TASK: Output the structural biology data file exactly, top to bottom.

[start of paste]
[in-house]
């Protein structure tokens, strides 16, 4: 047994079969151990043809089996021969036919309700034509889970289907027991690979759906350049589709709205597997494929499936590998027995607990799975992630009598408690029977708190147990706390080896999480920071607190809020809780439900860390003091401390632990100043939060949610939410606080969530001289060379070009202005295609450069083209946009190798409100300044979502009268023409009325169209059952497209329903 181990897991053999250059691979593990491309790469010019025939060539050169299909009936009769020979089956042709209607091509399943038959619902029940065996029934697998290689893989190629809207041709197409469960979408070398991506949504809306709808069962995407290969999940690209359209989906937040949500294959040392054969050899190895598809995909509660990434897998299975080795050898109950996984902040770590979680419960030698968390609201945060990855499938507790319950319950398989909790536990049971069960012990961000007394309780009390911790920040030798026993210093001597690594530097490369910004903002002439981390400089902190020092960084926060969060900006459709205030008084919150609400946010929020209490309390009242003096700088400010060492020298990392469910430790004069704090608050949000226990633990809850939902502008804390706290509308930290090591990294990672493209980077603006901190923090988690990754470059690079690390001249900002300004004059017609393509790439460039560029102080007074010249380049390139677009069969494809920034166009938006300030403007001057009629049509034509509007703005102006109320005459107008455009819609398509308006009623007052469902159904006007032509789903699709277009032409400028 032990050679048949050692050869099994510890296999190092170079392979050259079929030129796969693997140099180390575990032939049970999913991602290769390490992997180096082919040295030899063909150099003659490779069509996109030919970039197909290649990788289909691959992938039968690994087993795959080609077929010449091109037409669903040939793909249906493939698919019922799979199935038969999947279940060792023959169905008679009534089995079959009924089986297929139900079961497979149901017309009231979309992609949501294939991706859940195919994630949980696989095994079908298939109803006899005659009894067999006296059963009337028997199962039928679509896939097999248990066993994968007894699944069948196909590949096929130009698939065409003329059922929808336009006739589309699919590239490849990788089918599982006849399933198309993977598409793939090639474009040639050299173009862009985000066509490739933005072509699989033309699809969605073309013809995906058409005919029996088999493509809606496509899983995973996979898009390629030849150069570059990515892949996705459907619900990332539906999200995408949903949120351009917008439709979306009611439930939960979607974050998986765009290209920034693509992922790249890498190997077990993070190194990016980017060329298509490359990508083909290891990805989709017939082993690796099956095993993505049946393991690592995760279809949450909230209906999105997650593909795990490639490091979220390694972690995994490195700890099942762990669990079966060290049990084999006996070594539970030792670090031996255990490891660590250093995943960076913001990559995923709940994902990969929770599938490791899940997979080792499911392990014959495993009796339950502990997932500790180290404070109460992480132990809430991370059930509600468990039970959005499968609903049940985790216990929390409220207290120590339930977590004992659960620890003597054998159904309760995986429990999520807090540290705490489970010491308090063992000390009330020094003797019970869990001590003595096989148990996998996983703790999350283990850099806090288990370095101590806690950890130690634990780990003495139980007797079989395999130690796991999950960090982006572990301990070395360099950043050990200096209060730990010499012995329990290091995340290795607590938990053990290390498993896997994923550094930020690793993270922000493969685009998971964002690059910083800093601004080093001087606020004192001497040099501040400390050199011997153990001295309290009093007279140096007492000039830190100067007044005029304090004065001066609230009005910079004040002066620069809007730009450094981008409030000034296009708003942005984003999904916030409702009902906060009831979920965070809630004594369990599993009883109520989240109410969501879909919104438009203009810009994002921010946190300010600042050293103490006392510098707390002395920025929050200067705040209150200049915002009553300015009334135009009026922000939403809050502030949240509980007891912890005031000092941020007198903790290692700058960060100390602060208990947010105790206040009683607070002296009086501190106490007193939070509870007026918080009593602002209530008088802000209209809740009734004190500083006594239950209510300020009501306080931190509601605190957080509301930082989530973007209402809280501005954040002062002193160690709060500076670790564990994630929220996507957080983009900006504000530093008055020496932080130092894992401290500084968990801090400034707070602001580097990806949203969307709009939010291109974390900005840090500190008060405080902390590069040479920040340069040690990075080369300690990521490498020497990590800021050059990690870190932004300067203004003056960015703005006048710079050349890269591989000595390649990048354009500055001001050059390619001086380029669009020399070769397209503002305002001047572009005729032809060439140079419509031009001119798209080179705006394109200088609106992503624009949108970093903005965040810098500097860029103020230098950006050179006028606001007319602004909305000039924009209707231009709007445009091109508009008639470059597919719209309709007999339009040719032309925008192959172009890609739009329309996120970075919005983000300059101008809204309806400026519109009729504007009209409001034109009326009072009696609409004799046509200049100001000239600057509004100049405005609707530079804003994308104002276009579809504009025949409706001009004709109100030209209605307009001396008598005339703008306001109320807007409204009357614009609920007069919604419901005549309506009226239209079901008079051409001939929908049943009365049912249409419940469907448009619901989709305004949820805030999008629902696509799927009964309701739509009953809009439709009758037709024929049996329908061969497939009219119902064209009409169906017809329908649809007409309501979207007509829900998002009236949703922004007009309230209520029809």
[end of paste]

[in-house]
């Protein structure tokens, strides 16, 4: 047994079969151990043809089996021969036919309700034509889970289907027991690979759906350049589709709205597997494929499936590998027995607990799975992630009598408690029977708190147990706390080896999480920071607190809020809780439900860390003091401390632990100043939060949610939410606080969530001289060379070009202005295609450069083209946009190798409100300044979502009268023409009325169209059952497209329903 181990897991053999250059691979593990491309790469010019025939060539050169299909009936009769020979089956042709209607091509399943038959619902029940065996029934697998290689893989190629809207041709197409469960979408070398991506949504809306709808069962995407290969999940690209359209989906937040949500294959040392054969050899190895598809995909509660990434897998299975080795050898109950996984902040770590979680419960030698968390609201945060990855499938507790319950319950398989909790536990049971069960012990961000007394309780009390911790920040030798026993210093001597690594530097490369910004903002002439981390400089902190020092960084926060969060900006459709205030008084919150609400946010929020209490309390009242003096700088400010060492020298990392469910430790004069704090608050949000226990633990809850939902502008804390706290509308930290090591990294990672493209980077603006901190923090988690990754470059690079690390001249900002300004004059017609393509790439460039560029102080007074010249380049390139677009069969494809920034166009938006300030403007001057009629049509034509509007703005102006109320005459107008455009819609398509308006009623007052469902159904006007032509789903699709277009032409400028 032990050679048949050692050869099994510890296999190092170079392979050259079929030129796969693997140099180390575990032939049970999913991602290769390490992997180096082919040295030899063909150099003659490779069509996109030919970039197909290649990788289909691959992938039968690994087993795959080609077929010449091109037409669903040939793909249906493939698919019922799979199935038969999947279940060792023959169905008679009534089995079959009924089986297929139900079961497979149901017309009231979309992609949501294939991706859940195919994630949980696989095994079908298939109803006899005659009894067999006296059963009337028997199962039928679509896939097999248990066993994968007894699944069948196909590949096929130009698939065409003329059922929808336009006739589309699919590239490849990788089918599982006849399933198309993977598409793939090639474009040639050299173009862009985000066509490739933005072509699989033309699809969605073309013809995906058409005919029996088999493509809606496509899983995973996979898009390629030849150069570059990515892949996705459907619900990332539906999200995408949903949120351009917008439709979306009611439930939960979607974050998986765009290209920034693509992922790249890498190997077990993070190194990016980017060329298509490359990508083909290891990805989709017939082993690796099956095993993505049946393991690592995760279809949450909230209906999105997650593909795990490639490091979220390694972690995994490195700890099942762990669990079966060290049990084999006996070594539970030792670090031996255990490891660590250093995943960076913001990559995923709940994902990969929770599938490791899940997979080792499911392990014959495993009796339950502990997932500790180290404070109460992480132990809430991370059930509600468990039970959005499968609903049940985790216990929390409220207290120590339930977590004992659960620890003597054998159904309760995986429990999520807090540290705490489970010491308090063992000390009330020094003797019970869990001590003595096989148990996998996983703790999350283990850099806090288990370095101590806690950890130690634990780990003495139980007797079989395999130690796991999950960090982006572990301990070395360099950043050990200096209060730990010499012995329990290091995340290795607590938990053990290390498993896997994923550094930020690793993270922000493969685009998971964002690059910083800093601004080093001087606020004192001497040099501040400390050199011997153990001295309290009093007279140096007492000039830190100067007044005029304090004065001066609230009005910079004040002066620069809007730009450094981008409030000034296009708003942005984003999904916030409702009902906060009831979920965070809630004594369990599993009883109520989240109410969501879909919104438009203009810009994002921010946190300010600042050293103490006392510098707390002395920025929050200067705040209150200049915002009553300015009334135009009026922000939403809050502030949240509980007891912890005031000092941020007198903790290692700058960060100390602060208990947010105790206040009683607070002296009086501190106490007193939070509870007026918080009593602002209530008088802000209209809740009734004190500083006594239950209510300020009501306080931190509601605190957080509301930082989530973007209402809280501005954040002062002193160690709060500076670790564990994630929220996507957080983009900006504000530093008055020496932080130092894992401290500084968990801090400034707070602001580097990806949203969307709009939010291109974390900005840090500190008060405080902390590069040479920040340069040690990075080369300690990521490498020497990590800021050059990690870190932004300067203004003056960015703005006048710079050349890269591989000595390649990048354009500055001001050059390619001086380029669009020399070769397209503002305002001047572009005729032809060439140079419509031009001119798209080179705006394109200088609106992503624009949108970093903005965040810098500097860029103020230098950006050179006028606001007319602004909305000039924009209707231009709007445009091109508009008639470059597919719209309709007999339009040719032309925008192959172009890609739009329309996120970075919005983000300059101008809204309806400026519109009729504007009209409001034109009326009072009696609409004799046509200049100001000239600057509004100049405005609707530079804003994308104002276009579809504009025949409706001009004709109100030209209605307009001396008598005339703008306001109320807007409204009357614009609920007069919604419901005549309506009226239209079901008079051409001939929908049943009365049912249409419940469907448009619901989709305004949820805030999008629902696509799927009964309701739509009953809009439709009758037709024929049996329908061969497939009219119902064209009409169906017809329908649809007409309501979207007509829900998002009236949703922004007009309230209520029809």